Do you think it's a bad approach? It's a memorable word and there's a lot of competition in this area (workout trackers), so I think a notable domain could help.

Love this. I love writing markdown and I love the ease of creating gists. I've actually used gists for writing too. (http://gist.io/2483505)

I've noticed that some authors will create a public repo like "thoughts" and add markdown files to it (rather than writing gists).

Yes, the recent HN submission http://news.ycombinator.com/item?id=4240407 linked to an article https://github.com/harryf/thoughts/blob/master/mobile-killed... that was in a “thoughts” GitHub repository.

Yup. That's what I was referring to!

If you love markdown and ease, I created an online editor for markdown.

http://md.jesse-obrien.ca Source is on my github account.

You can save and edit(fork), and it gives you live (1-2s delay) formatting.

What is a gist, really? Is it a versioned, modifiable and referencable publication? Can I store it in my github repo? Should we be using gist as a model for info packet? is there an "API"? If someone could explain their understanding of a gist, I would appreciate it.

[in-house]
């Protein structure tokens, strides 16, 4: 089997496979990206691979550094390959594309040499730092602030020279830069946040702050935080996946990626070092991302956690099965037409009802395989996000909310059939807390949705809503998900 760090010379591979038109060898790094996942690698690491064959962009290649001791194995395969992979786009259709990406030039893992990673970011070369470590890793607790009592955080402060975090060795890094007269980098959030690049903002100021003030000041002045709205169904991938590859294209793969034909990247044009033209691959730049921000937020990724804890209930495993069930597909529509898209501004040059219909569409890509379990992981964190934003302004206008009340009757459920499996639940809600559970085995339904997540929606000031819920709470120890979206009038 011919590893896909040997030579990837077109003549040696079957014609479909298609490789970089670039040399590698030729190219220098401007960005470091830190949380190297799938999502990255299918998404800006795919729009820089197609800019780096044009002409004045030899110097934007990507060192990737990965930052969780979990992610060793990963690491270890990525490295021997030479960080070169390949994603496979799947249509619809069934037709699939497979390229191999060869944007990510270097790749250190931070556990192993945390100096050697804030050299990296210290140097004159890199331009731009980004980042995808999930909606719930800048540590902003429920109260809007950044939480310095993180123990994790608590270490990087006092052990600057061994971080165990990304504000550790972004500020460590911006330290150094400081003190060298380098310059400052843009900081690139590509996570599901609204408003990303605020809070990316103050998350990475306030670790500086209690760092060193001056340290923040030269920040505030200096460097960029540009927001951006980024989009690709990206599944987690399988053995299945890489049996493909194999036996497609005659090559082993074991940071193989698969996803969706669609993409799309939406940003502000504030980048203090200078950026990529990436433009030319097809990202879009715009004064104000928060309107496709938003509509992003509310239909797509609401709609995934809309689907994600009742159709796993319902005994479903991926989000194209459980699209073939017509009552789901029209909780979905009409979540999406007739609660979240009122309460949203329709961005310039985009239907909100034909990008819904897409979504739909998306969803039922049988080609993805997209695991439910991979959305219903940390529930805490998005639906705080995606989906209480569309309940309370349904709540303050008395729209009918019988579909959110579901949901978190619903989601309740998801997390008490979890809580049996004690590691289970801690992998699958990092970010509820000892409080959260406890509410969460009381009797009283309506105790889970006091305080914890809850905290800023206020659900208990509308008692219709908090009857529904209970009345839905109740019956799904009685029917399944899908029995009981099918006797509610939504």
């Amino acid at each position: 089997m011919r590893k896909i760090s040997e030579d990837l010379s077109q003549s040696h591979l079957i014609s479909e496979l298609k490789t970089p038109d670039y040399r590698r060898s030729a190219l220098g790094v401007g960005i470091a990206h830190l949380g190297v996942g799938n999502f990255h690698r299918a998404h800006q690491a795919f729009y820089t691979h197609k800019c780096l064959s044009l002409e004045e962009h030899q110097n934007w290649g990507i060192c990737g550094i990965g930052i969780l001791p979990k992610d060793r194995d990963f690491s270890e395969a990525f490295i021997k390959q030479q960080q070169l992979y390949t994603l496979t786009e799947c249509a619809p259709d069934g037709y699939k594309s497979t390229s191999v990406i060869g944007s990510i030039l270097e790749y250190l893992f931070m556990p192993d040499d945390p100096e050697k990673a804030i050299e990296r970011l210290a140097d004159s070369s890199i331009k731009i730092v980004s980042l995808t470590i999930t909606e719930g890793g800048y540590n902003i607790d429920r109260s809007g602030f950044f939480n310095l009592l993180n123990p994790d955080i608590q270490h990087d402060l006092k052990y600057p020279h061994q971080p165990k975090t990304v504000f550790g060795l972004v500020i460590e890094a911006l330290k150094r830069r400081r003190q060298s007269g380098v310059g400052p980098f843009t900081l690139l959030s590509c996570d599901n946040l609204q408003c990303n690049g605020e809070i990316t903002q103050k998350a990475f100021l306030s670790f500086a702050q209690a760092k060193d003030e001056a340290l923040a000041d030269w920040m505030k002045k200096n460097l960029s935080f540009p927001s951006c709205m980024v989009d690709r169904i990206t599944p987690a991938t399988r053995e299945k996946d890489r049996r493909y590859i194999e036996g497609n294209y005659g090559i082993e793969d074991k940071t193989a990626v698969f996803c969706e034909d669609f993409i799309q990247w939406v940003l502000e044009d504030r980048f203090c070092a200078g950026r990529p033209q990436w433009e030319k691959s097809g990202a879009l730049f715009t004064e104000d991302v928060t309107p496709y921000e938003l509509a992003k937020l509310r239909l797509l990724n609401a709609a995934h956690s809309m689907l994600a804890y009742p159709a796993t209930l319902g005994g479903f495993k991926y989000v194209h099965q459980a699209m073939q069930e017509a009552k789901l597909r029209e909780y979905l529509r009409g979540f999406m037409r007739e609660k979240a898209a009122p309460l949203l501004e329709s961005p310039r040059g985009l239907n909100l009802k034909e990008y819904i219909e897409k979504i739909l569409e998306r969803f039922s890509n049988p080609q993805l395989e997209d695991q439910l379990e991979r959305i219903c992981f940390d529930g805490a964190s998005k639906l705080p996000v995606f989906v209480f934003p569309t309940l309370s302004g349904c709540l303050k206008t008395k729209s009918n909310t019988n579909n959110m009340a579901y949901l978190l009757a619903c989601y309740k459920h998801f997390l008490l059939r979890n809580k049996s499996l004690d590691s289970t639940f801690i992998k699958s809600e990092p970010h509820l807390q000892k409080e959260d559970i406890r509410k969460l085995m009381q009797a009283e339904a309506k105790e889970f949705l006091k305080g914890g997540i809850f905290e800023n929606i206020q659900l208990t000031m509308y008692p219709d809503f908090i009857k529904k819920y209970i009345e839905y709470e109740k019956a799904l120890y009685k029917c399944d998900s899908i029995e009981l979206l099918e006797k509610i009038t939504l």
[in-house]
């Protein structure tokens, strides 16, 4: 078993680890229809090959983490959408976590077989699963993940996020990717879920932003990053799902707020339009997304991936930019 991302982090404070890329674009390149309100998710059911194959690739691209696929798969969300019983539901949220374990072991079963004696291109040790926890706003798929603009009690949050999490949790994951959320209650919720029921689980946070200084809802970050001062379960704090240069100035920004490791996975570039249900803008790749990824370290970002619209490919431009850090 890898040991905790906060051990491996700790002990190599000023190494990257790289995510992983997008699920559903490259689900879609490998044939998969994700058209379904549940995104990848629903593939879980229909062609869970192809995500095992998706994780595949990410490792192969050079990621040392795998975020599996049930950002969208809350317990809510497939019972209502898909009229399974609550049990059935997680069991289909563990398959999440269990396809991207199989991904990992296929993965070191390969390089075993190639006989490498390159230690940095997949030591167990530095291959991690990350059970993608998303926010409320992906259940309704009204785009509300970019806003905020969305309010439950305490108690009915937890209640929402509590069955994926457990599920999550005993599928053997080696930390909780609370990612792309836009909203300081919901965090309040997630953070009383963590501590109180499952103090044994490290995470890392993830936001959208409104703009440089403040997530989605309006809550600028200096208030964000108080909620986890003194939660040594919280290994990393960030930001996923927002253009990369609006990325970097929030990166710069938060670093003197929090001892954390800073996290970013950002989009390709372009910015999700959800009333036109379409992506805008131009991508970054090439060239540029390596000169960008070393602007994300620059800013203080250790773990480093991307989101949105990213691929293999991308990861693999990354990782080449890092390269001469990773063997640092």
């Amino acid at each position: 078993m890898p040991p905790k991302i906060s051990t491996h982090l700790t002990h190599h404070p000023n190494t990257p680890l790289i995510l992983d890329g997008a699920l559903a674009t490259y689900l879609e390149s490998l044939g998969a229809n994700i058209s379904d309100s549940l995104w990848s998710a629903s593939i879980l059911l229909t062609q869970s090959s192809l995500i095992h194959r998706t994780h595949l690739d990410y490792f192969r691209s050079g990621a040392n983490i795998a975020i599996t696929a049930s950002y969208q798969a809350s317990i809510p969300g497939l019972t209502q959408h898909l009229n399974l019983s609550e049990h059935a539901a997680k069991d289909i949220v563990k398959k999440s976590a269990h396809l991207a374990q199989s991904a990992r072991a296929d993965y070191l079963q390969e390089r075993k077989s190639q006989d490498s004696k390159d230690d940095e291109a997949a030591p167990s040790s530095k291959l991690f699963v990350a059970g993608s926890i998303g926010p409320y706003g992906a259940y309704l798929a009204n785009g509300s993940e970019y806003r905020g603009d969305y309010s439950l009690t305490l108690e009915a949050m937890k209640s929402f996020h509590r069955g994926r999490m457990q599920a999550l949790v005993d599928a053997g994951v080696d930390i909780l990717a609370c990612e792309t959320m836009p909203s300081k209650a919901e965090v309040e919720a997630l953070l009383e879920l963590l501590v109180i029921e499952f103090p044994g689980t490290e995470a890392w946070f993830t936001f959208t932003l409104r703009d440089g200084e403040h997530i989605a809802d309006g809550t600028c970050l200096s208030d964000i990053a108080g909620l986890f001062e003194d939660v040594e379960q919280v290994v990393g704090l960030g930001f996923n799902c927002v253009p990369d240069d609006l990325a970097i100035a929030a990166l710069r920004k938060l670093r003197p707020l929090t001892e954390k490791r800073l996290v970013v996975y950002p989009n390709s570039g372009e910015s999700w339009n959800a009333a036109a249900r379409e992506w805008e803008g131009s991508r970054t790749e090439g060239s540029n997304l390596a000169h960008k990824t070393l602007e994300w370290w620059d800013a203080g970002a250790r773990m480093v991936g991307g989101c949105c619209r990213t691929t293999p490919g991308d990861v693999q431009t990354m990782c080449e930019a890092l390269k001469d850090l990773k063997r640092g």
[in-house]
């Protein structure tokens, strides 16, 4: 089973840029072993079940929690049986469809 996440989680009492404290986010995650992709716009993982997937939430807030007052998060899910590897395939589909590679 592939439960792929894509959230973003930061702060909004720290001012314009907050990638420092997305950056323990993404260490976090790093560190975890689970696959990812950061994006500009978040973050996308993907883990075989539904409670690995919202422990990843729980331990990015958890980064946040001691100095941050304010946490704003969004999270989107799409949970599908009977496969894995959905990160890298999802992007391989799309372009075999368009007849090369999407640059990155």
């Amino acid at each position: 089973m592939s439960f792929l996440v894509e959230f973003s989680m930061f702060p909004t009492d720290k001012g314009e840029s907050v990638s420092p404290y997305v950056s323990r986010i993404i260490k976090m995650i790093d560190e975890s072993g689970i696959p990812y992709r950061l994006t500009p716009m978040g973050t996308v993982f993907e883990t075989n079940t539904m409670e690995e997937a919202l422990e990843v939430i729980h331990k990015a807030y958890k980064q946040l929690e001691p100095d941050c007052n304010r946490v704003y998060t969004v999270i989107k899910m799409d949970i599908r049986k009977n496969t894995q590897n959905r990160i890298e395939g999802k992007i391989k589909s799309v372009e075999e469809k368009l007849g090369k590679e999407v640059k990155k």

A gist is basically a mini-git repo. There is a revision history and they are attached to your github page. You can also folk or edit them and there is a permalink to each revision.

There is programmatic access to gists via the github API.

This might help clarify: An example of using gist.io: http://gist.io/3135754 The underlying gist: https://gist.github.com/3135754

I was thinking it would be nice if there was also https://gist.github.com/3135754.json

Then I checked. And there is.

Not to mention JSONP suppport.